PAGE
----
Create
Notifications
New User posted their first comment
Advertisement

Streamers who broadcasted the Fortnite Galactus live event could get a DMCA notice, warns Twitch

Image via Epic Games
Image via Epic Games
Rishabh B.
ANALYST
Modified 02 Dec 2020
Feature
Advertisement

Recently, it was announced on Twitter that all Twitch streamers who streamed the Fortnite Galactus might get a DMCA notice due to the music used in the event.

Earlier today, Fortnite Chapter 2 - Season 4 came to an end after the Avengers were able to defeat Galactus in the “devourer of worlds” event. It saw Galactus throwing players off the helicarrier when Iron Man came in and gave a jetpack to everyone.

The event lasted merely 15 minutes and ended with Galactus getting destroyed with gamma rays. With innumerable top streamers live on the platform broadcasting the event, Twitch has announced that all of them are under the risk of getting DMCA notice due to the music played during the event.

Fortnite Galactus live event: Streamers could get a DMCA notice

As one might have heard, Twitch has forced hundreds of streamers to delete their VODs from the platform. This is because most streamers inadvertently end up using music that they do not own the copyrights of. The owners in this situation have repeatedly been sending copyright claims to Twitch.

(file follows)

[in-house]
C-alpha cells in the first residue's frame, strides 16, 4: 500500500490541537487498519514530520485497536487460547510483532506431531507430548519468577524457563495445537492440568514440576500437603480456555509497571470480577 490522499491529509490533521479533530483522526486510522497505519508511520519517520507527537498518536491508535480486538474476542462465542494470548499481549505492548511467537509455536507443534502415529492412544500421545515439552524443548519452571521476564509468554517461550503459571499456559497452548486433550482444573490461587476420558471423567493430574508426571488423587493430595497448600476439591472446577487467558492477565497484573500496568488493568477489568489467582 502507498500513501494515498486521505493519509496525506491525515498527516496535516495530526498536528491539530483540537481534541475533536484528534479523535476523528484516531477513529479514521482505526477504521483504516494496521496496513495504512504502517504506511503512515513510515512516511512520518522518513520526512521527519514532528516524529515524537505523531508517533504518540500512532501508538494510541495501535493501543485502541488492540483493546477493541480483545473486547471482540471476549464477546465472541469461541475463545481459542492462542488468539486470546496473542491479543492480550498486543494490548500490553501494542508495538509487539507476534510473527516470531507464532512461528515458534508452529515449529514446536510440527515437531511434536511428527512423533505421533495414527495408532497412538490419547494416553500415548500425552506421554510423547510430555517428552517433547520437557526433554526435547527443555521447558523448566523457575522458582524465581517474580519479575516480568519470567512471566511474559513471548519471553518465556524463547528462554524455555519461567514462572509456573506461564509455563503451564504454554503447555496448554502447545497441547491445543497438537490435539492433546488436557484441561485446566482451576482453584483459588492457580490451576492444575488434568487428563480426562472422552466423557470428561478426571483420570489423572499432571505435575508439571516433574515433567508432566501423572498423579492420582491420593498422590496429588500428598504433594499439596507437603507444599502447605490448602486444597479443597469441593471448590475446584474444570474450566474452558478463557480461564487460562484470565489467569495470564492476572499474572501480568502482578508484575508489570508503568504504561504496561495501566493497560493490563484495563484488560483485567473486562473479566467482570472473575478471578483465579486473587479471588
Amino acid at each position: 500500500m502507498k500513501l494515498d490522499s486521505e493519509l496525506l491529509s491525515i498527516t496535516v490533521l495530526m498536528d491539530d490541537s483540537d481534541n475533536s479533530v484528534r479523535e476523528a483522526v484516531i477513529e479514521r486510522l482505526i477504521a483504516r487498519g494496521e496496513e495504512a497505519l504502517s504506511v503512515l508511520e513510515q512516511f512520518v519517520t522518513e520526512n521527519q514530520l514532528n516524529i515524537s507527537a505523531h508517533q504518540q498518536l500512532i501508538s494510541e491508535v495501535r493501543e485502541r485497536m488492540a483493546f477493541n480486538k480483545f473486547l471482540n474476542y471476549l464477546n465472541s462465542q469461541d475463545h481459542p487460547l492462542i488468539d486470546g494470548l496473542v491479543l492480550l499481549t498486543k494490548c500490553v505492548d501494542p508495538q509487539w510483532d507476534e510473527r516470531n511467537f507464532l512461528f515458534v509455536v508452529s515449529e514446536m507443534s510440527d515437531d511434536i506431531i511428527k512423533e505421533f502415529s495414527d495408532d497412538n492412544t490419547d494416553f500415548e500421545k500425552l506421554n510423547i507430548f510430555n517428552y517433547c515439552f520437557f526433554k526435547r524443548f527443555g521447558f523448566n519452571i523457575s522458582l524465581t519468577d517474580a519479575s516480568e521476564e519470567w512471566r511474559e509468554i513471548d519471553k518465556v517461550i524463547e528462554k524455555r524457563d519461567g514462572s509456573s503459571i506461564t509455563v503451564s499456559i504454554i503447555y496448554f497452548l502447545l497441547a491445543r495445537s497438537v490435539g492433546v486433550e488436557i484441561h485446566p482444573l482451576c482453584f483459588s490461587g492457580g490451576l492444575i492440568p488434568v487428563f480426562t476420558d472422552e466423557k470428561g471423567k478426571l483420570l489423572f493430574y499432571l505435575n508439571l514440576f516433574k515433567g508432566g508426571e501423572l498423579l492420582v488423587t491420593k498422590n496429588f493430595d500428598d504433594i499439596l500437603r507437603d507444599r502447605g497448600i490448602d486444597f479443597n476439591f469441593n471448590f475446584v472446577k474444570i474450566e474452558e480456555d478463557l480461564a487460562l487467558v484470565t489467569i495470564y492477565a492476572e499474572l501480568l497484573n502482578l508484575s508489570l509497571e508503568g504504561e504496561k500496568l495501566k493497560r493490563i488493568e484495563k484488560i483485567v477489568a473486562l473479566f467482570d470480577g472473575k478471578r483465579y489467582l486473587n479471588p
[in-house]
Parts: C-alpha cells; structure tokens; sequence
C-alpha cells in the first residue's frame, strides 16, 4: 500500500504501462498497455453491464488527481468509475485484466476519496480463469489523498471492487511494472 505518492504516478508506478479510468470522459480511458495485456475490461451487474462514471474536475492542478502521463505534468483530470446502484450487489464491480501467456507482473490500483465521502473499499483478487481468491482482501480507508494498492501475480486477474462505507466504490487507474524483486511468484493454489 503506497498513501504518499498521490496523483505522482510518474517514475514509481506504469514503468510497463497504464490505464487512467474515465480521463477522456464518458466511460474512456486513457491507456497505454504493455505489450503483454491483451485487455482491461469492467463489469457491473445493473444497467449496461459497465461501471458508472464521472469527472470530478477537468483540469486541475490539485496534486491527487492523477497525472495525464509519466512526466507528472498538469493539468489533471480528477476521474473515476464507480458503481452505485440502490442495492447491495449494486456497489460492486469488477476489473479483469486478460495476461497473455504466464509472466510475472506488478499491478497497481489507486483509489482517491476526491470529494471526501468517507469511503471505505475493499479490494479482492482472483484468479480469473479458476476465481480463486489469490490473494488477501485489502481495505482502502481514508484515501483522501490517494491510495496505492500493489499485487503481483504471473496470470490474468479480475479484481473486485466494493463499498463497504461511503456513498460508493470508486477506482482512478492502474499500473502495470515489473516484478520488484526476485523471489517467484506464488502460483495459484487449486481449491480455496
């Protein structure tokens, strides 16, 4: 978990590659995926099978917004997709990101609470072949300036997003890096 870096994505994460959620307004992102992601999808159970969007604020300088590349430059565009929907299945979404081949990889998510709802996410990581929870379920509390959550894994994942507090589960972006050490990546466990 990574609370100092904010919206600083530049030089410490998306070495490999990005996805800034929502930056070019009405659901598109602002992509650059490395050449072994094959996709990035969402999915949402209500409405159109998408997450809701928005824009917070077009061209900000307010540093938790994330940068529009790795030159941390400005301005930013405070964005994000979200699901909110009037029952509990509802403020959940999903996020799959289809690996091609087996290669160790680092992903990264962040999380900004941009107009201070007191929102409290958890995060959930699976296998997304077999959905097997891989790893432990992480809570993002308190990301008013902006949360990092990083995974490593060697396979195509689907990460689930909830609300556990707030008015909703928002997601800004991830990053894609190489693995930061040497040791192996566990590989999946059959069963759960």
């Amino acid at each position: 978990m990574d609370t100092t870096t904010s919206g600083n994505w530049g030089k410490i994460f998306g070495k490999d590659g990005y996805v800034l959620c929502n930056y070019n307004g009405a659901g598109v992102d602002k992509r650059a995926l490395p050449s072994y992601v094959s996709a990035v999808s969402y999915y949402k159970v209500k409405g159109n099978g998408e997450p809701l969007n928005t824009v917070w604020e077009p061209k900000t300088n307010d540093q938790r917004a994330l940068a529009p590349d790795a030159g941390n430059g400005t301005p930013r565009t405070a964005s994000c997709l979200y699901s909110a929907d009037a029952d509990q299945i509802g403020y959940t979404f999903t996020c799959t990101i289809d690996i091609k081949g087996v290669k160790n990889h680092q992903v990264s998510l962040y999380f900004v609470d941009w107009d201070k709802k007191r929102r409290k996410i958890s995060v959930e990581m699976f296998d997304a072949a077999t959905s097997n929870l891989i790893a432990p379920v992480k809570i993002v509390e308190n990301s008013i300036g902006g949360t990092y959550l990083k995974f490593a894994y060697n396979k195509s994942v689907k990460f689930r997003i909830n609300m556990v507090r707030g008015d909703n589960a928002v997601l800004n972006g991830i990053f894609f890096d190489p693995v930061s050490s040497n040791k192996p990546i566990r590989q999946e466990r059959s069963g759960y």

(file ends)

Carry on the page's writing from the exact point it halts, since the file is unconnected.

In response, the platform had announced that it would automatically take off the problematic content. However, it did not quite happen the same, as various streamers have received bans in the aftermath of the initial announcement.

Now, it seems that the Fortnite Galactus event is also under scrutiny, as the 15-minute event did include music that streamers don't personally own. As can be seen below, the official Twitch Support Twitter account posted a tweet explaining that streamers who streamed the Fortnite event might be at risk of getting DMCA a notice.

This includes top streamers such as Ninja, Tfue, TimTheTatman, Clix, and a host of other Fortnite streamers, who all wanted to play their part in stopping Galactus from eating the Zero Point. The post also suggested that streamers should download/export their videos and then delete it off Twitch.

Advertisement
Image via Twitch Support, Twitch
Image via Twitch Support, Twitch
Image via Twitch Support, Twitter
Image via Twitch Support, Twitter

Needless to say, most people were not pleased and said that it is Twitch’s responsibility to protect the content creators on the platform.

Image via Twitch Support, Twitter
Image via Twitch Support, Twitter
Advertisement
Image via Twitch Support, Twitter
Image via Twitch Support, Twitter

While the overall situation is surely bizarre, the DMCA scandal might not be “solved” in the coming days. Instead, streamers might have to learn to deal with the new “normal.”

Published 02 Dec 2020, 20:27 IST
Advertisement
Fetching more content...
App download animated image Get the free App now